Eating habits and physical activity of adolescents in katowice – the teenagers’ declarations vs. their parents’ beliefs.

Auteur(s) :
Bak-Sosnowska M., Skrzypulec-plinta V.
Date :
Sep, 2012
Source(s) :
Adresse :
PhD, Clinical Psychologist, Department of Psychology, School of Health Care, Medical University of Silesia, Katowice; Violetta Skrzypulec-Plinta, MD, Professor, Department of Women's Disease Control and Prevention, School of Health Care, Medical University of Silesia, Katowice, Poland.

Sommaire de l'article

Aims and objectives.  To analyse eating and physical activity preferences among adolescent school children and to compare the teenagers' lifestyle declarations with their parents' beliefs.

Background.  Unfavorable behavior in eating habits and physical activity may result in serious dysfunctions and diseases, such as eating disorders and incorrect body mass. Design.  A retrospective cross-sectional study conducted in 2010-2011.

Methods.  The data was collated from 711 pupils and 266 parents. The survey included questions on: breakfast consumption, types of food eaten for breakfast, time of supper, the daily number of meals, the quantity of fruit and vegetables, food products purchased in the school shop, as well as the type and level of physical activity.

Results.  In the population of children aged 14-15 years, 10% do not eat 1st breakfast and 15% do not eat 2nd breakfast, 50% eat dairy products for 1st breakfast, 70% have sandwiches for 2nd breakfast, 45% most frequently buy snacks in the school shop, 65% prefer physical activity in the form of team games, and 90% willingly participate in PE classes. The parents' beliefs differ from their children's declarations with regard to: breakfast consumption, the number of meals a day, the quantity of fruit, and participation in PE classes.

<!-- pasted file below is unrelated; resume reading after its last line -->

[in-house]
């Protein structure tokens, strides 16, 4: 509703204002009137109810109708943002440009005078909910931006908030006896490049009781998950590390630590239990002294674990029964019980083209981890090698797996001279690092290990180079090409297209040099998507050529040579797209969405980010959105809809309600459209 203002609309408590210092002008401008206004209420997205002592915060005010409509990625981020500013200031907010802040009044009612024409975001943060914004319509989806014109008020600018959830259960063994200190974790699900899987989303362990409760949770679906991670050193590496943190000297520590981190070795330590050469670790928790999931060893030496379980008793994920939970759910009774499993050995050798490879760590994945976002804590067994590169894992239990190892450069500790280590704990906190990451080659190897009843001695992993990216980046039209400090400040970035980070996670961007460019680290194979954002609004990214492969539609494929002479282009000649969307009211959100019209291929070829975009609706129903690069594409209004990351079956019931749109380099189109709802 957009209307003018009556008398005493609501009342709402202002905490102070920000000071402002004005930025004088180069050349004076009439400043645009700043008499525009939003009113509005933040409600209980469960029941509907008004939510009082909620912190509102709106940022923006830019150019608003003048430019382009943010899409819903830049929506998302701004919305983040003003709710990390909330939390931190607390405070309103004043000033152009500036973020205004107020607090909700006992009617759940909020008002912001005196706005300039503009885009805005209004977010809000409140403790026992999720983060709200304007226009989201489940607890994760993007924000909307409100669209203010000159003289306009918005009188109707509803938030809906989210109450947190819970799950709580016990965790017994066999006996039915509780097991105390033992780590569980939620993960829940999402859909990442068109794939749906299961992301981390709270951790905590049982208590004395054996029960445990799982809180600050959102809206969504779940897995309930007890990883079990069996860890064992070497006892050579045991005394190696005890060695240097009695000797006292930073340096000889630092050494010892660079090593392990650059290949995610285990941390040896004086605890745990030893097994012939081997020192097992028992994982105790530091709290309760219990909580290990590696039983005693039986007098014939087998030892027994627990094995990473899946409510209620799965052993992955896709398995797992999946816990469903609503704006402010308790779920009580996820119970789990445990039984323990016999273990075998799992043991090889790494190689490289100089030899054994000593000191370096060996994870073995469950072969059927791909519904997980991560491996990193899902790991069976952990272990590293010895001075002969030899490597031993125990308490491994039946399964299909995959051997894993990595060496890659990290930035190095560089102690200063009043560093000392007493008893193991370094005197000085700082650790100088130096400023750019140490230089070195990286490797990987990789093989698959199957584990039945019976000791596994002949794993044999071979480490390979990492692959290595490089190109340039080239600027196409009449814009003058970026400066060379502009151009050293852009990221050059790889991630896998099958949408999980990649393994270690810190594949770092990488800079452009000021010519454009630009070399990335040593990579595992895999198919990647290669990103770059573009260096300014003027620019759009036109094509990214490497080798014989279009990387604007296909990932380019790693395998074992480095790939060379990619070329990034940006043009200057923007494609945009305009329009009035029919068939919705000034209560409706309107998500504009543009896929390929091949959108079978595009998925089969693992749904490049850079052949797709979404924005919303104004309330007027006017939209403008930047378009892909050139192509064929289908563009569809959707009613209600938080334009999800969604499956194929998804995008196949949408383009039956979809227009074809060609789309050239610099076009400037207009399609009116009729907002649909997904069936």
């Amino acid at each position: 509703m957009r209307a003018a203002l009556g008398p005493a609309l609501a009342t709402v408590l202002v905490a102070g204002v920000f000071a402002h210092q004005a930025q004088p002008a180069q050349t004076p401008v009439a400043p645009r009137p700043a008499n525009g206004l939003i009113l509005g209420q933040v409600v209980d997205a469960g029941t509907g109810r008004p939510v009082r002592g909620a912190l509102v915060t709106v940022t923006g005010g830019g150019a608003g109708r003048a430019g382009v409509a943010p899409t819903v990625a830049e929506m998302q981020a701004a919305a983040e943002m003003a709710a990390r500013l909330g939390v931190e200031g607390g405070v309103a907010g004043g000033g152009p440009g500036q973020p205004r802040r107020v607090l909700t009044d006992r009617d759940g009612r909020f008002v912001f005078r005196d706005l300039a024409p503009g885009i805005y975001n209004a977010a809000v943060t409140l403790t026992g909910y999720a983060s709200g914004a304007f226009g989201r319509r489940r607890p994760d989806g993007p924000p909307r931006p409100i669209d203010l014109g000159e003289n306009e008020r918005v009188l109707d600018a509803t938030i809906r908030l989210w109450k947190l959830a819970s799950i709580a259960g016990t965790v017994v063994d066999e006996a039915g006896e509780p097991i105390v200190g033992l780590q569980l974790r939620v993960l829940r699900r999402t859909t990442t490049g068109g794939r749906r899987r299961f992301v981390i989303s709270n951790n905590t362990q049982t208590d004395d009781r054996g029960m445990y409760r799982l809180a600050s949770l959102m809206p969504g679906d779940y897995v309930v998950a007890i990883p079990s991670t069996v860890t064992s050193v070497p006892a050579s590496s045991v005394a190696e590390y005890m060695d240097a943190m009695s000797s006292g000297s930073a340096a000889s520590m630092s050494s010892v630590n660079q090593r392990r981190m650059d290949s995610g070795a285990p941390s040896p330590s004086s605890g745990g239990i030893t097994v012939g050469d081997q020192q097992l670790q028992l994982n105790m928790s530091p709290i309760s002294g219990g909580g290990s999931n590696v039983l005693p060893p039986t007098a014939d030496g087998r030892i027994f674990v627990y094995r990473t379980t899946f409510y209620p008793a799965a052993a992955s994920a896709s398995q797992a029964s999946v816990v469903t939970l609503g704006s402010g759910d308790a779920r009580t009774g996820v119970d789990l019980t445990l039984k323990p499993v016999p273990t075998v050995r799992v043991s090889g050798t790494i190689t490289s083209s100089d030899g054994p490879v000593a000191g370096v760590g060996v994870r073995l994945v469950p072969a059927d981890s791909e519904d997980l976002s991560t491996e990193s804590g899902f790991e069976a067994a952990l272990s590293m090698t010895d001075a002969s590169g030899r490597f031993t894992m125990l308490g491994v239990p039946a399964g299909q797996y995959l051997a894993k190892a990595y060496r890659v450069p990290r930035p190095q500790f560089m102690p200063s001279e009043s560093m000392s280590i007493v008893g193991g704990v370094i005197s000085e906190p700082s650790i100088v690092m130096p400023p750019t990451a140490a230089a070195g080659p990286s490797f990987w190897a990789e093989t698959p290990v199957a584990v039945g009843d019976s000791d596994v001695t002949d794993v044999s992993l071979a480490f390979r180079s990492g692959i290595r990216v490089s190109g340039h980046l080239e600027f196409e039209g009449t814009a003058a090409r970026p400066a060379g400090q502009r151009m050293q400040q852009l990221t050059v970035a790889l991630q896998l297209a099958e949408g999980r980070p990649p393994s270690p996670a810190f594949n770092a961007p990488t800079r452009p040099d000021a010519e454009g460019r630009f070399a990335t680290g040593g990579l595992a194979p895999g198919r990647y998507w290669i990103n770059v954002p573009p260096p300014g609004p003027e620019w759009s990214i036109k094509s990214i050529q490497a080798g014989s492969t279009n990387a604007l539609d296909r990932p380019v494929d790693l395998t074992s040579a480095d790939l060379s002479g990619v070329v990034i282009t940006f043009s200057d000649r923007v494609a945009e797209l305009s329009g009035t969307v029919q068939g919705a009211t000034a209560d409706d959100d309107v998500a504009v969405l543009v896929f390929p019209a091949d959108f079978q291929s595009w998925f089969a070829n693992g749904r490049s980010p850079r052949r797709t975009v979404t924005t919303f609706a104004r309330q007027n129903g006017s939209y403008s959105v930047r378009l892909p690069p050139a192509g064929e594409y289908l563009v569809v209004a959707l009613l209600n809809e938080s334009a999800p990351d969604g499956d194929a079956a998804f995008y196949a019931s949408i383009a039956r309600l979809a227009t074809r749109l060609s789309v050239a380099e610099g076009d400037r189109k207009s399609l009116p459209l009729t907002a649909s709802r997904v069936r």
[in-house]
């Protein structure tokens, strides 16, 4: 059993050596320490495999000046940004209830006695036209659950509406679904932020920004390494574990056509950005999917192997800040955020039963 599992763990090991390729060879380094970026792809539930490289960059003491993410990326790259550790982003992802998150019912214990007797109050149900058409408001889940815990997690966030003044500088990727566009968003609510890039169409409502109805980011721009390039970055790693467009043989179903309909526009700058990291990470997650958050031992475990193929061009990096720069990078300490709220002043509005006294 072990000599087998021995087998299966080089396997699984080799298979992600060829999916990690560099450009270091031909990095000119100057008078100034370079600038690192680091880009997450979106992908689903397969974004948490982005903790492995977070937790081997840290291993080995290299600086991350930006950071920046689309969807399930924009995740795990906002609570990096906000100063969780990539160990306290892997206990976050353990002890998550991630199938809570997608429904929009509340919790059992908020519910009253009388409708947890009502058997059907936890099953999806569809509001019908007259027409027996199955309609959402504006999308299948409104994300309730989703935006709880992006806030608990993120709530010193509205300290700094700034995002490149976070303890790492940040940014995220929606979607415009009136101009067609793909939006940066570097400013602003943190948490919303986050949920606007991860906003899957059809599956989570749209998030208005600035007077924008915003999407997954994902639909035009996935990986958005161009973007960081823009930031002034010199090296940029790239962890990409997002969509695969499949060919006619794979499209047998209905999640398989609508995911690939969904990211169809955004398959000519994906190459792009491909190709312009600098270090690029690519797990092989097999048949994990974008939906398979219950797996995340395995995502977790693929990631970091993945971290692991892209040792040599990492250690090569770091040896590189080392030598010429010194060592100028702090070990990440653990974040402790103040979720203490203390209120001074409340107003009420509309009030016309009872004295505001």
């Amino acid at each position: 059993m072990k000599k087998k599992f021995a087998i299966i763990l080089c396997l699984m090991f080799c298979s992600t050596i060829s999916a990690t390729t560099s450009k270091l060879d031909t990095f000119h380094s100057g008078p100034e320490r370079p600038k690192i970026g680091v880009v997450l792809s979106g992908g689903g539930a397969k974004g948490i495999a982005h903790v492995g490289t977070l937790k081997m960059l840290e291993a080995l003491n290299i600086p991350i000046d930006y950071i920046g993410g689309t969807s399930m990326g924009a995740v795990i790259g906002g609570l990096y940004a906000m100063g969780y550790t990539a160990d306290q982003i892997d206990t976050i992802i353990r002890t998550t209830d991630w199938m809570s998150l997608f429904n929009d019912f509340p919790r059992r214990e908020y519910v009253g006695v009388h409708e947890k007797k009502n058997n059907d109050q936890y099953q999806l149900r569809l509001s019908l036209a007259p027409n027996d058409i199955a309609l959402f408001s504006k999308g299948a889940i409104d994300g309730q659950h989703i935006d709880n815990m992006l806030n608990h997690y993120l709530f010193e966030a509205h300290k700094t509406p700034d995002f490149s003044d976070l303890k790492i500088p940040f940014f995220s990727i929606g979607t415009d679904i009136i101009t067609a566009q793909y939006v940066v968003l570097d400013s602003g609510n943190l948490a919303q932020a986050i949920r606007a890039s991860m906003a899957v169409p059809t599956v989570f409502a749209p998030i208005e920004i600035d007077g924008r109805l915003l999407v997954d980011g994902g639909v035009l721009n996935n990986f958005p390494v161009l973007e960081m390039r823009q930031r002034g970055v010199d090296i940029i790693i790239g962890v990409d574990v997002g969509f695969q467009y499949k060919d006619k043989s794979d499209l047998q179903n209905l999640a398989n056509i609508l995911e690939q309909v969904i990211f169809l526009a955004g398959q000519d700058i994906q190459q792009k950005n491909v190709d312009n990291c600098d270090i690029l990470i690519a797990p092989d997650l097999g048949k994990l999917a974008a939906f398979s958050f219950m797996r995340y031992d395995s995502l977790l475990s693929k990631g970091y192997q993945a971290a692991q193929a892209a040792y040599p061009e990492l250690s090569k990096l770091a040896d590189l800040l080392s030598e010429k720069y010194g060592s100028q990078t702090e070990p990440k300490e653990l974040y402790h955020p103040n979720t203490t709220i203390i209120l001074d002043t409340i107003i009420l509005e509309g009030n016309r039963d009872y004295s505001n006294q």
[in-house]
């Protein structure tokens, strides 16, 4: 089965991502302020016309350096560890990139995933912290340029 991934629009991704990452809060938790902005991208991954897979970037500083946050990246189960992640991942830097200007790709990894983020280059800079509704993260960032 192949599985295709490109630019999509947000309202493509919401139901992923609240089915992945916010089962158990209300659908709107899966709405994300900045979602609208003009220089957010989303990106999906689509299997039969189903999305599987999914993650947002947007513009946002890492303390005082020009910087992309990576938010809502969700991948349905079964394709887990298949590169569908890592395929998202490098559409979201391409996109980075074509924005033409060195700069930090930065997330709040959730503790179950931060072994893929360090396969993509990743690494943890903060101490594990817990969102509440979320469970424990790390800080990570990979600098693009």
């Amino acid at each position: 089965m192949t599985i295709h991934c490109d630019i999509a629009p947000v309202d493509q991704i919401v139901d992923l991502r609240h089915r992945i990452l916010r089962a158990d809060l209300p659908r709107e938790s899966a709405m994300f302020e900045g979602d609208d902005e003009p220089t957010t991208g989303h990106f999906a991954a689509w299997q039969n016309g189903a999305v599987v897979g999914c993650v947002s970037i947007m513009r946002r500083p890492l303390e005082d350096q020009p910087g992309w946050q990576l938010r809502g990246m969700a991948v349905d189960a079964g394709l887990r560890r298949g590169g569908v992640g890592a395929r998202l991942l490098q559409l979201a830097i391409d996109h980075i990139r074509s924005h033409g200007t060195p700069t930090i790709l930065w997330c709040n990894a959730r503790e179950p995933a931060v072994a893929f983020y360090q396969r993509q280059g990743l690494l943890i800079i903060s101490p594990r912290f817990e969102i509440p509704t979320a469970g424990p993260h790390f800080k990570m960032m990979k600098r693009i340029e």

Conclusions.  The lifestyle of the studied adolescents is within the norms recommended for their age group, although there is a tendency to skip breakfast. A positive aspect is the adolescents' engagement in physical activity. Parents underestimate their children's level of physical activity and overestimate their daily number of meals.

Relevance to clinical practice.  The study confirms the validity of conducting health education, addressed to both children and their parents, with regard to correct eating habits and physical activity, as well as prevention of eating disorders.

Source : Pubmed